A Message To My Republican Friends: You Spoiled The Party
Yes, it’s true. I actually have Republican friends. Remember I served in the office of a GOP senator and became friendly with the late Senator Tom Coburn (R-OK) while I was on Capitol Hill. There is much to be liked in the values of the traditional party of Lincoln.
As this NY Times (July 31) opinion piece by Republican political strategist Stuart Stevens relates, after the 2012 defeat of Mitt Romney, the GOP wisely held up a mirror to itself to try to understand its loss. It found that its lack of appeal to minorities, to the young and to women were problems needing attention if the GOP was to return to winning the White House.
Surprise. It didn’t work out that way.
Instead, for a variety of reasons, a race baiting, demagogue returned the GOP to the Oval Office despite his alienation of the precise three groups the GOP had sought to capture. How did this happen?
That’s what Stevens’ op-ed is about.
His claim is that Trump represents the true soul of the Republican Party—racist, misogynistic, moneyed and old. What’s more is that the GOP cannot blame it all on Trump. The leaders of the party in the Senate go along with everything Trump says. Even Cold Warriors like Lindsey Graham toe the Trump line on being nice to Putin.
It is clearer than ever that the GOP has not shed its image of a whiter, richer and more manly America. What is more frightening is that the Democratic Party has not shed its image of being run by single-issue candidates and their supporters who are lobbying for an ever greater safety net under America which could undermine the basic capitalistic drive that made the country the envy of the world. Do we need a balance? Of course we do. Do I think that health care is a right that should be guaranteed by the government? I do. Do I think we should decrease funding by tax dollars for the police? I do not. There are certain functions that only government can provide (e.g., the military, but not on the streets of our cities). Is a realignment called for as more and more wealth is concentrated in fewer and fewer hands leaving far too many destitute? Yes. But right now, neither major political party is plotting a course towards a successful America—an America that balances basic service with fostering human initiative.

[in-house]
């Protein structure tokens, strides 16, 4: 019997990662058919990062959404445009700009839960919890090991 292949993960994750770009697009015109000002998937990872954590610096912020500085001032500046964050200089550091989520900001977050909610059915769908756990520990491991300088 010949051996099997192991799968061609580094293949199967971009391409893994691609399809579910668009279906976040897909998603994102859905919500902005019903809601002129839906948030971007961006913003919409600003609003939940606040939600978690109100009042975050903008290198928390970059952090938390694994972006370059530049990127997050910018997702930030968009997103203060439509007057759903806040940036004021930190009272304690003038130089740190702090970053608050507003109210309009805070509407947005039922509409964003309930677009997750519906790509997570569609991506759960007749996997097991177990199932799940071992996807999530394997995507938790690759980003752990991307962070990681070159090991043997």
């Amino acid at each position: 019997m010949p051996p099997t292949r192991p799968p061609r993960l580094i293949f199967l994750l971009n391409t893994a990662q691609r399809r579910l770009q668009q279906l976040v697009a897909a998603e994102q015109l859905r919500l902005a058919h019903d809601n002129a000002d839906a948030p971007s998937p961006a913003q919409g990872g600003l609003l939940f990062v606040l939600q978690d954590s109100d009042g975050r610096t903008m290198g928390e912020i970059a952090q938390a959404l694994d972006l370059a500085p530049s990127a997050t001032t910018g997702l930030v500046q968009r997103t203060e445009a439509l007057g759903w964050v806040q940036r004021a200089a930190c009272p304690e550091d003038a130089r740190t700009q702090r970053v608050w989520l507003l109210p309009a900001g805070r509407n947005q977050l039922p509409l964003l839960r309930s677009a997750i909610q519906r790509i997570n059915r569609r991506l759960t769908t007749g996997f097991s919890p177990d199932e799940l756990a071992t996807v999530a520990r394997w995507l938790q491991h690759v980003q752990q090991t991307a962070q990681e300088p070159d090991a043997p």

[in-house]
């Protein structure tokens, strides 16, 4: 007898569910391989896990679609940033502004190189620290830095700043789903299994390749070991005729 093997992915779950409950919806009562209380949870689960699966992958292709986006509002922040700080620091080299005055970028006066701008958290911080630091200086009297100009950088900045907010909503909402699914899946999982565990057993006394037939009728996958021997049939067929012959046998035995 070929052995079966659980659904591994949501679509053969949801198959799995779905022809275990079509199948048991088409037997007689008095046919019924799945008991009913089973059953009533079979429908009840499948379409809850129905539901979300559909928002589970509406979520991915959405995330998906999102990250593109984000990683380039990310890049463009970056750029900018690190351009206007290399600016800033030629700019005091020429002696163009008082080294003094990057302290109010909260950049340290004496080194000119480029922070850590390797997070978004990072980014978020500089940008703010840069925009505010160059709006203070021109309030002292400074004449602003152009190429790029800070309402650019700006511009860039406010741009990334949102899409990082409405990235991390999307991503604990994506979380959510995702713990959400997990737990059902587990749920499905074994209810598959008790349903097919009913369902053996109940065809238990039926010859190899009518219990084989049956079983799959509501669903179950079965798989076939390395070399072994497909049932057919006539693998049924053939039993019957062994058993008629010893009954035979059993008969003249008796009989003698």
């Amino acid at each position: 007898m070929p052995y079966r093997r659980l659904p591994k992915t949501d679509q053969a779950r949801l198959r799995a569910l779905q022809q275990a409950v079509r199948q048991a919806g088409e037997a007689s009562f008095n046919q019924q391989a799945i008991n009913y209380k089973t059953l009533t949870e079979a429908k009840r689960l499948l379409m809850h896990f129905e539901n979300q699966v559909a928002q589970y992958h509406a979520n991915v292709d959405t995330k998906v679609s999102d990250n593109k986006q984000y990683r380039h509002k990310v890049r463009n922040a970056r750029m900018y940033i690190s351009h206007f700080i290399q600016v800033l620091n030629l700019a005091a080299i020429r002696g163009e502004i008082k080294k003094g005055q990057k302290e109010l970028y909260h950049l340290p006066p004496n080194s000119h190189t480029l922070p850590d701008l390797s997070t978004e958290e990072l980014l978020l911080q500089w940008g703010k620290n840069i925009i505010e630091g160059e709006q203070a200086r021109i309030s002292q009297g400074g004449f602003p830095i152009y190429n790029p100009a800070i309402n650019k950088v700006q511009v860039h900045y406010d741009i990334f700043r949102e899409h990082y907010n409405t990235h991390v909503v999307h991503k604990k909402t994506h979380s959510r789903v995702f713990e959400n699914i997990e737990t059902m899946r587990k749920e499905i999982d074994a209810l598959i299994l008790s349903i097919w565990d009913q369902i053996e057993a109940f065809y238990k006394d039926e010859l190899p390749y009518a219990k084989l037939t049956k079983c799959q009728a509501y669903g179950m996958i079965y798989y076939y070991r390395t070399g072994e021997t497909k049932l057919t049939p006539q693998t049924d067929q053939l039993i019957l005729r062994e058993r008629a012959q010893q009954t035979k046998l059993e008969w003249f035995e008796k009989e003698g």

We are created equal, but inevitably the result will not be equal and I think capitalism is the best way to sort that out, but I also think when a service makes us a stronger country (like universal health insurance), that this should be applied in a more socialistic fashion.
There is room for solutions of the capitalistic and socialistic kinds, but we do need to agree that having two parties so drastically at odds with each other (and with basic American values) as our current parties are is not healthy for the democracy.
It is possible that Joe Biden might provide the bridge from the Trump years to an America with that balance. I doubt he will be able to get much started, but if he is a one-term president as I suspect he will be, then perhaps his successor, Republican or Democrat, can get the ball rolling toward the next American century. What is clear is that the current leaders of both parties cannot get the job done. Even should Mr. Trump be defeated, that is no guarantee of improvement. A thorough cleaning of Congress will also be needed and its ancient leadership must also be shoved aside.
As this blog has been saying, the government is not functioning as the Constitution says it should. The balance of power has been disrupted by a very weak Congress, a mean and strong executive, and a split Supreme Court.
Need I say it again? What a mess!